The number of Americans signing up for unemployment compensation declined slightly by 4,000 to hit 621,000 last week.
The Labor Department said the number of jobless people getting long-term help also declined for the first time in 20 weeks by 15,000 to a total of 6.7 million.
Some economists say those figures show an improving economy but a job market that is still troubled.
Another report showed U.S. workers grew more productive at a 1.6-percent annual pace in the first quarter. The gains came from companies cutting jobs and hours and apparently squeezing more work out of the remaining staff.
Worries about jobs are one factor prompting consumers to cut back spending. Retailers report sales dropped 4.6 percent in May from the same month a year earlier. Retail sales are a key engine moving the U.S. economy.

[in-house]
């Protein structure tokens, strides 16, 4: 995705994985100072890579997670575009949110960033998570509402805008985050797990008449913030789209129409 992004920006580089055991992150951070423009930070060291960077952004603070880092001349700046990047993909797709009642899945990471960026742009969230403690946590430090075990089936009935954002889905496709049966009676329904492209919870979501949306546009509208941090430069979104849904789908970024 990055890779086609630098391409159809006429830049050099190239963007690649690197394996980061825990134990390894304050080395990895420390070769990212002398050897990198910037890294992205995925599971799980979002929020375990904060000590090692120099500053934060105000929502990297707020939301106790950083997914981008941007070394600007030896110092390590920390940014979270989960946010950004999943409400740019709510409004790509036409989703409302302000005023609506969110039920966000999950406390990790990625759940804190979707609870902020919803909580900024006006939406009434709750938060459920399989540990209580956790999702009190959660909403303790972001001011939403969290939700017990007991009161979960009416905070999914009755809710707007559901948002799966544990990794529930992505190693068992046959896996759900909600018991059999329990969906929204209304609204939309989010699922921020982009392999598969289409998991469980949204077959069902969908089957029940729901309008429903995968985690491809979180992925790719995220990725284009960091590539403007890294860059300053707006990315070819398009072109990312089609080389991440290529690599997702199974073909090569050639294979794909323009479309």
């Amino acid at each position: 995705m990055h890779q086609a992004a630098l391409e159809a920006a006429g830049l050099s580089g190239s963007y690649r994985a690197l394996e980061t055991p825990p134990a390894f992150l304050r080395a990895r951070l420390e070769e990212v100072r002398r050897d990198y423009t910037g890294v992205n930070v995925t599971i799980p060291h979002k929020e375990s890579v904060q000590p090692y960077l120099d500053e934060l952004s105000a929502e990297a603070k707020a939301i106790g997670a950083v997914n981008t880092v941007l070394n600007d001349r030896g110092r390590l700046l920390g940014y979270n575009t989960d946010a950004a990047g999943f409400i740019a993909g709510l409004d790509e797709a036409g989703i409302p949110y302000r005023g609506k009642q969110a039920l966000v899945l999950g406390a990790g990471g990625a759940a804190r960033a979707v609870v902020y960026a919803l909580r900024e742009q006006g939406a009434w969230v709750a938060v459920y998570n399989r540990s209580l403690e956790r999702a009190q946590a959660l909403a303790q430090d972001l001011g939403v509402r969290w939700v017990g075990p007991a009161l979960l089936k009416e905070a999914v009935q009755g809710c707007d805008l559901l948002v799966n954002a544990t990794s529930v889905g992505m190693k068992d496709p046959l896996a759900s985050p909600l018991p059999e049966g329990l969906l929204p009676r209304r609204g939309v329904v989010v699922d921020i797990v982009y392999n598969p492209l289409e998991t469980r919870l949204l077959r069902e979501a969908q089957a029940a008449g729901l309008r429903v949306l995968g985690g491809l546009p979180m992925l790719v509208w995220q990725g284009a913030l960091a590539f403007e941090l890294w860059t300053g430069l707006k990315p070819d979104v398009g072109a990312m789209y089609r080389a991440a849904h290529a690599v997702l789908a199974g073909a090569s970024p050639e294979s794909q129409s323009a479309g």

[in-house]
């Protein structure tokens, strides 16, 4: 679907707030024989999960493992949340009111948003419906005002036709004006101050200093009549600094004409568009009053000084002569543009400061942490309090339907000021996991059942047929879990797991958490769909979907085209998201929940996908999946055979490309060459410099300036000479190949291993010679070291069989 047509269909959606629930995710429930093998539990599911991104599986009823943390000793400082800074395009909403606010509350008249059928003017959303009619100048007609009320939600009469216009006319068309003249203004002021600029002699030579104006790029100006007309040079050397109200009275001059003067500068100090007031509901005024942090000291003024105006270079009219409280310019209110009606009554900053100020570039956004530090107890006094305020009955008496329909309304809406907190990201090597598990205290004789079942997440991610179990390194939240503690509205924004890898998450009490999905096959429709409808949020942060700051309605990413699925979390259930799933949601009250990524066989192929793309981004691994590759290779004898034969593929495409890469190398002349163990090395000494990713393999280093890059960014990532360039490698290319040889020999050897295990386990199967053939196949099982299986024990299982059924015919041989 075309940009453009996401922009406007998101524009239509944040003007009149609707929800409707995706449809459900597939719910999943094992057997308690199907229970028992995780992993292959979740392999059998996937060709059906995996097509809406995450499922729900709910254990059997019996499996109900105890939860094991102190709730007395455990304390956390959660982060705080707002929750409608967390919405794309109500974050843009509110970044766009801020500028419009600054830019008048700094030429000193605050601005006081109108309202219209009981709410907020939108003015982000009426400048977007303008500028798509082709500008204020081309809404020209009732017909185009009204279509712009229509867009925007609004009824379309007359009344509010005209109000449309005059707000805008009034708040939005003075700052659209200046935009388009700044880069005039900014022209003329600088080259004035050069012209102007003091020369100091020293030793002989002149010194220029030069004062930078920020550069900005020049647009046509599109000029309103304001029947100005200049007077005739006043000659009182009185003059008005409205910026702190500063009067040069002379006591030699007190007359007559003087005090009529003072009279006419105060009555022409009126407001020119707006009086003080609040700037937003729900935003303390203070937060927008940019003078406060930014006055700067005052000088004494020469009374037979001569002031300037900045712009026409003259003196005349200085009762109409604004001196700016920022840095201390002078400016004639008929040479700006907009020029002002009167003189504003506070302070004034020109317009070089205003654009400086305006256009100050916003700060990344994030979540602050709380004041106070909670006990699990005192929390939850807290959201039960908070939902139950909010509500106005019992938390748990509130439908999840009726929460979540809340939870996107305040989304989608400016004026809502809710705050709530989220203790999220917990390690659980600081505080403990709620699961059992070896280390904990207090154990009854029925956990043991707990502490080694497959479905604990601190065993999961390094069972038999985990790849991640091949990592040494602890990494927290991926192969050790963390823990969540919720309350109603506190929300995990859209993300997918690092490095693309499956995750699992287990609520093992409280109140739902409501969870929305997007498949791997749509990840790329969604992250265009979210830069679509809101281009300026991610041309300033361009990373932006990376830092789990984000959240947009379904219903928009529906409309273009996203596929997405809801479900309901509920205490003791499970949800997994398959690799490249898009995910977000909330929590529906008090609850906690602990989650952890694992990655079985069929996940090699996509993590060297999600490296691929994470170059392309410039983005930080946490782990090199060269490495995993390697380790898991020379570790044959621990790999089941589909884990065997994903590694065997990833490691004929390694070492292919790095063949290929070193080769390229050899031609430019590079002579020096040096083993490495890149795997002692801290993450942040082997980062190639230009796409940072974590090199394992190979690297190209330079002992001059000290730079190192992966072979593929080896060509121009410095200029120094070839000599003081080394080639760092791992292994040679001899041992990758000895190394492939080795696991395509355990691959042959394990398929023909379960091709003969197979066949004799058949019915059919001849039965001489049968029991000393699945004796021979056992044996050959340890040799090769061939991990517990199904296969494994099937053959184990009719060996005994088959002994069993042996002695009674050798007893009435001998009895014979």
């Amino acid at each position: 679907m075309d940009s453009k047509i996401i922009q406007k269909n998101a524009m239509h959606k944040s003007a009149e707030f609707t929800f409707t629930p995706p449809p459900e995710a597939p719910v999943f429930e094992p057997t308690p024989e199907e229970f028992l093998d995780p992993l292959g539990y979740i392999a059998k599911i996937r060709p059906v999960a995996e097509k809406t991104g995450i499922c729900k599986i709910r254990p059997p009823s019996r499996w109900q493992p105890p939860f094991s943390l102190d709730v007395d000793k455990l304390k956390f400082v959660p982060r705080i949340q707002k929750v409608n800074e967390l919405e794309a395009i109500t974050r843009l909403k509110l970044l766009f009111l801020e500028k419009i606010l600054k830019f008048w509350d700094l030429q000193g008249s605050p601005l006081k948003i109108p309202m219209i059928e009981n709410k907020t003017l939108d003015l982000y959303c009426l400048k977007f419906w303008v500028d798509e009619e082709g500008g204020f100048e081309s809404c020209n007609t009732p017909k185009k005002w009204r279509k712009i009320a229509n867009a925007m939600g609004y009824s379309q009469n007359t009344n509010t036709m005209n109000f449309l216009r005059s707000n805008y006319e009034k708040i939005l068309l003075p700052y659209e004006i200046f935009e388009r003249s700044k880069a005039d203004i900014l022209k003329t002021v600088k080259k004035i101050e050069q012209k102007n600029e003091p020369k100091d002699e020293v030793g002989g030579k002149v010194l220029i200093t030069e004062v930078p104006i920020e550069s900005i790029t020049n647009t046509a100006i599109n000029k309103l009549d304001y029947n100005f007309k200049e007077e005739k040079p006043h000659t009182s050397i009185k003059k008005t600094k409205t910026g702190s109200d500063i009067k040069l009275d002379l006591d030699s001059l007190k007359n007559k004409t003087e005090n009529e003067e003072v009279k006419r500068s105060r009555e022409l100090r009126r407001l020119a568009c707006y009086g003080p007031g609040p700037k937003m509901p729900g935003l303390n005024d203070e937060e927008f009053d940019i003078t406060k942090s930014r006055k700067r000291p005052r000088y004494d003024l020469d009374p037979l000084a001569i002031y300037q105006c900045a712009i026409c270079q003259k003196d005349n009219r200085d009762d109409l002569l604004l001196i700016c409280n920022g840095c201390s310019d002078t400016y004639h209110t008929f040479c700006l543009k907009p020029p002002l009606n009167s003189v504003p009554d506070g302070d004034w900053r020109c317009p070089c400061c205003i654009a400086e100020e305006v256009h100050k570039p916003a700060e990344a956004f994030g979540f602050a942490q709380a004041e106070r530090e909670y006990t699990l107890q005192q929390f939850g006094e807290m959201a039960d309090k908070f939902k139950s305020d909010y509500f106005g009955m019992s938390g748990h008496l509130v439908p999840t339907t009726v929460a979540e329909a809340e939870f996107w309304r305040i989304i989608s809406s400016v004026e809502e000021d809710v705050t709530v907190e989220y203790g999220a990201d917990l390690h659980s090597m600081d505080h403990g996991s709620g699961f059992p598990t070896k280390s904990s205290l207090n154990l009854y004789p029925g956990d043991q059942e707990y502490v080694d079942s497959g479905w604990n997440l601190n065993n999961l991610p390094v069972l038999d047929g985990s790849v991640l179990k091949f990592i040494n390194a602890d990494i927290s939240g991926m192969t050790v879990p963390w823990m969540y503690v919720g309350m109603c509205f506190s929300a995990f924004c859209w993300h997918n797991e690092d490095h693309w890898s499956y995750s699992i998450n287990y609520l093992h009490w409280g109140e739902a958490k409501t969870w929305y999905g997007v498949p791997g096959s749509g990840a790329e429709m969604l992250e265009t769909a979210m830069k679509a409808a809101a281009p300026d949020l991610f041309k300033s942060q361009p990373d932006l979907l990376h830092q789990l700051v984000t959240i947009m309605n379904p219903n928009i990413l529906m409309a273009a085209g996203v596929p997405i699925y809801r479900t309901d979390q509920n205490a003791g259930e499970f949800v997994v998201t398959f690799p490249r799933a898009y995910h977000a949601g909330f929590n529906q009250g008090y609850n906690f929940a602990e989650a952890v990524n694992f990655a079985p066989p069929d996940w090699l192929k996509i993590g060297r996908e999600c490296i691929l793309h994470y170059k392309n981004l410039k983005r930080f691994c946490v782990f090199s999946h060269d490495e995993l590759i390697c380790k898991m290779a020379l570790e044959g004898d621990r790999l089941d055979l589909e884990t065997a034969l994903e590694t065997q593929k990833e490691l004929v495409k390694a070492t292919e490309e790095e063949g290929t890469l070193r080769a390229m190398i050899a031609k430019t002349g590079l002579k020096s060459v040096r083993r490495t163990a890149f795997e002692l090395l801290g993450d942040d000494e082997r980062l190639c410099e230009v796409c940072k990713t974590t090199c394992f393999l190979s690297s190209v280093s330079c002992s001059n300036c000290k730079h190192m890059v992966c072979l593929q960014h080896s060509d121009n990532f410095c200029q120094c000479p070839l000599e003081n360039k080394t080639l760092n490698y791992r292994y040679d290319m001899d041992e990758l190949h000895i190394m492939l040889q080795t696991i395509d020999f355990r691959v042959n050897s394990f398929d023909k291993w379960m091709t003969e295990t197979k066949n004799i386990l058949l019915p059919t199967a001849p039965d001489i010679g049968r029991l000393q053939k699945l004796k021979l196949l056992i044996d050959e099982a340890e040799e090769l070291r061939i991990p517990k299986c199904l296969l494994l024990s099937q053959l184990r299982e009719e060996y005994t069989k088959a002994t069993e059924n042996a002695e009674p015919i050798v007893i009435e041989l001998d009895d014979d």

A more detailed picture of the U.S. employment situation will emerge Friday when government experts publish the unemployment rate for April, which is expected to be higher than the previous month.
Economists interviewed by news organizations predicted the U.S. jobless rate will rise three-tenths of a percent to hit 9.2 percent. They also said the U.S. economy will have a net loss of 530,000 jobs for the month.
Some information for this report was provided by AFP, AP and Reuters.